I told Matt I wanted to work on my jumps.  I can do 180’s and 360’s easy but could never rotate enough to do a 540.  Matt pointed out I should be looking at the take off with my eye and have my hips squared to my board, which will give me more balance in spinning a 540.  With these tiny adjustments to my stance, I was spinning faster and getting more air.  Matt then demonstrated a 360 static jump with his board and a few 360’s riding on the flats.  It was amazing.  I have never seen anyone spin that fast in the air.

Matt taking me down Collins

I guess, even after ten years of riding, there’s still a lot I can improve on by learning from others from different backgrounds and higher certifications.  I’m really glad I took the lesson today.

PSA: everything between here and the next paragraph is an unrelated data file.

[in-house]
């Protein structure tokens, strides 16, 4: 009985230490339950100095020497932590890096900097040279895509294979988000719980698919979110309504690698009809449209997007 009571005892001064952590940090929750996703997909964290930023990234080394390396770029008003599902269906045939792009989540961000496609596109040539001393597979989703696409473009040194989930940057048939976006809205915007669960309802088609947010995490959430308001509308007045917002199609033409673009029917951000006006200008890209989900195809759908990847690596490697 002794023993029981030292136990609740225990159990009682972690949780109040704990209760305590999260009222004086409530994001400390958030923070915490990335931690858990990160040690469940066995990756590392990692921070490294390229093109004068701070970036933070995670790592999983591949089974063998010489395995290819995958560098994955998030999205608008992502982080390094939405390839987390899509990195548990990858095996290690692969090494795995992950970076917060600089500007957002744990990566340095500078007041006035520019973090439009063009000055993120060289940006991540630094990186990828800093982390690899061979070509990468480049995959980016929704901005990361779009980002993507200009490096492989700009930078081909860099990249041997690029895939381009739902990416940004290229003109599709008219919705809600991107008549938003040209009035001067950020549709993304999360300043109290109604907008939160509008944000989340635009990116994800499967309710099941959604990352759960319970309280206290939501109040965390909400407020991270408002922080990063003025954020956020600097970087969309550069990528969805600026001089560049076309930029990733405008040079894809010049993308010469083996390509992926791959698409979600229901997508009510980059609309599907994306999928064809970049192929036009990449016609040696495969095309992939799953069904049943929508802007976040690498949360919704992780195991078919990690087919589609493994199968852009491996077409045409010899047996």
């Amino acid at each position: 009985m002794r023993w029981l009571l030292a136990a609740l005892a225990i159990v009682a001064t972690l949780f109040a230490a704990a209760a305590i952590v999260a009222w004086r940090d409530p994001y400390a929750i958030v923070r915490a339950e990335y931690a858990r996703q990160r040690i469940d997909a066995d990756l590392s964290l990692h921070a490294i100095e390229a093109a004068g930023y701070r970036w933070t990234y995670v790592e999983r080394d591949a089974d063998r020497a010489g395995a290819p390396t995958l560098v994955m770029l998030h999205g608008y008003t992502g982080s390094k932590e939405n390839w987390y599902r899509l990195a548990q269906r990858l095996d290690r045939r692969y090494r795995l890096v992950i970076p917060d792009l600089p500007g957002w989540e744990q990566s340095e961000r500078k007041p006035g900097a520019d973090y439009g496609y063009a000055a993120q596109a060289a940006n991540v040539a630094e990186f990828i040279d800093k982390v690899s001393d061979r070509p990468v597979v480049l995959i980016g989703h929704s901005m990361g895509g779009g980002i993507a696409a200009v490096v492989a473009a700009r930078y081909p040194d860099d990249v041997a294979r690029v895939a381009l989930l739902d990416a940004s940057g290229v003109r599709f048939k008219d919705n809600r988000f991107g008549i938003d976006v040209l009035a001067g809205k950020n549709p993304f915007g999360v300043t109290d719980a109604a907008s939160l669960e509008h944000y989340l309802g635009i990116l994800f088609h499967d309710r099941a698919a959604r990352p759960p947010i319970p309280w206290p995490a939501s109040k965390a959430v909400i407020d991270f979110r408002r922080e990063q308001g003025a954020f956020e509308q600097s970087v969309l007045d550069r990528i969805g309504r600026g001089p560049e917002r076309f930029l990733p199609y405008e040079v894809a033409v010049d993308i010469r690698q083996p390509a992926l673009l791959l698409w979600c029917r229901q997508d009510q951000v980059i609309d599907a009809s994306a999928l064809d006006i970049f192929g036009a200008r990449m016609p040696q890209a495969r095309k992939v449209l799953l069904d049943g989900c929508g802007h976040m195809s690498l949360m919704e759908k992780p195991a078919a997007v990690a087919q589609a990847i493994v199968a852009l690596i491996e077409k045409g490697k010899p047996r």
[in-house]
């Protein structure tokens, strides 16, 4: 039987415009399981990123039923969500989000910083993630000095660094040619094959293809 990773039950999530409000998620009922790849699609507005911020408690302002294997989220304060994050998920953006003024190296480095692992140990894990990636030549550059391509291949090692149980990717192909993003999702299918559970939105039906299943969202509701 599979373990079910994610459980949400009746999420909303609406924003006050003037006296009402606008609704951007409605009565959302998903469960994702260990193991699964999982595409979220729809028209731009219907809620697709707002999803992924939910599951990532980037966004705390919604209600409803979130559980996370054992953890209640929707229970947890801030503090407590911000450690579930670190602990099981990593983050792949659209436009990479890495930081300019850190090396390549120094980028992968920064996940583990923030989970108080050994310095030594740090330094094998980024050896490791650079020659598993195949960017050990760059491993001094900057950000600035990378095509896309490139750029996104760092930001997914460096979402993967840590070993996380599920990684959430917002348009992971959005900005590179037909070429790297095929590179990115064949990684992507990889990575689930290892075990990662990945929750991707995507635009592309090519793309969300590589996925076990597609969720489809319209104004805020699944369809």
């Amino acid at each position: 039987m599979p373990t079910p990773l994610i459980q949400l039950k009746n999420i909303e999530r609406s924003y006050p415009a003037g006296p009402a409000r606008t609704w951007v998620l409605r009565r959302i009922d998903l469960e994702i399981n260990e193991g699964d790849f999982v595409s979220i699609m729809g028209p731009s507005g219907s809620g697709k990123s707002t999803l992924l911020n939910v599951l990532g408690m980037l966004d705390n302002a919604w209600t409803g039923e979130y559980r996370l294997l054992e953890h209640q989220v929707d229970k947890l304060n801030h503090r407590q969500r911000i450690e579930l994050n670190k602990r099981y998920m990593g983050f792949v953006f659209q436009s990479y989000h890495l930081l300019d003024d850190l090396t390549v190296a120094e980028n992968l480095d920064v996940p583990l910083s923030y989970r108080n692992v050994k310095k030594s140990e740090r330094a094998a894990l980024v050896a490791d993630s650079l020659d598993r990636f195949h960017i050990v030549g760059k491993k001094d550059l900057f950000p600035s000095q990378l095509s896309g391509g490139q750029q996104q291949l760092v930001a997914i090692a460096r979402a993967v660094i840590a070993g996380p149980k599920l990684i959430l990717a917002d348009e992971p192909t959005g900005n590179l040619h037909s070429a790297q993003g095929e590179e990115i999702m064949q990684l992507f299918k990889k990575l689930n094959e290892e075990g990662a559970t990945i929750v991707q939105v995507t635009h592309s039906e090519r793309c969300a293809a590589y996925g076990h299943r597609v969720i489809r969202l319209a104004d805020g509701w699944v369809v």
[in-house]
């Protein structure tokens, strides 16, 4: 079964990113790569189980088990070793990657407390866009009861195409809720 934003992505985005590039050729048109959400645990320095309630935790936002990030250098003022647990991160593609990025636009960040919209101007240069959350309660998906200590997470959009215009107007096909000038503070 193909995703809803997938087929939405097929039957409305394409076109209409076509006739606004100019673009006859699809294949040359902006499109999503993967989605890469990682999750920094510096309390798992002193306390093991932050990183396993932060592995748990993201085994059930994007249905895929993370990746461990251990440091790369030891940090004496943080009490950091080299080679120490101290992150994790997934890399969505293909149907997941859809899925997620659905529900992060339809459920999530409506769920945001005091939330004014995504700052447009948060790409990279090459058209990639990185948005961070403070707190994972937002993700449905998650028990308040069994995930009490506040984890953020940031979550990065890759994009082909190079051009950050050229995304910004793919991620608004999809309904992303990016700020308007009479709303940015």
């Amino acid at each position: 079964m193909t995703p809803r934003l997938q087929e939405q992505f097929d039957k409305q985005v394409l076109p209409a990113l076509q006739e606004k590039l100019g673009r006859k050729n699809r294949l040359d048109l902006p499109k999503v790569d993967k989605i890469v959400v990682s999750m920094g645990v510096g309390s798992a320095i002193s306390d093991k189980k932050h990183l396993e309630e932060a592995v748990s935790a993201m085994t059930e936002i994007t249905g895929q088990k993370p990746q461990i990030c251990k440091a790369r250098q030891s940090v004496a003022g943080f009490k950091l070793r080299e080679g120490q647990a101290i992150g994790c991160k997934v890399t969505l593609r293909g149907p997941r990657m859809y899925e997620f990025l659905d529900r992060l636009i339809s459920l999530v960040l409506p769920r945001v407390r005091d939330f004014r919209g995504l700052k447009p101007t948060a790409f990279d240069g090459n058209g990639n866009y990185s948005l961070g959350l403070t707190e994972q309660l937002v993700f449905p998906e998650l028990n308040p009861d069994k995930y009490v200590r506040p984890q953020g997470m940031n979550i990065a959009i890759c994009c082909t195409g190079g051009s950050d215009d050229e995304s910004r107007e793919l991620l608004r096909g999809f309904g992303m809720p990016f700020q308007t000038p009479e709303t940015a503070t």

It was raining the whole time I was up there so I was completely soaked after only an hour of riding, so I decided to go home.  I really wished I have brought my garbage bag to wear underneath my gortex jacket and plastic bags to wear over my gortex socks like I usually do when it is raining.

Raining on Cypress Mountain

Old Ski School office on Cypress Mountain

Day 21 – Last Day of 2008 @ Grouse Mountain

This morning started out with high winds so the chair was not open to the public until 10 am.

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Canceled Morning lessons due to High Wind

We all stood around the base waiting to hear whether the Tram will be open or not.  Some of the Instructors started shoveling and salting the ice on the ground.  Lots of customers decided not to wait and went home instead.

Instructors Shoveling

Great Team Effort !!

Instructors Shoveling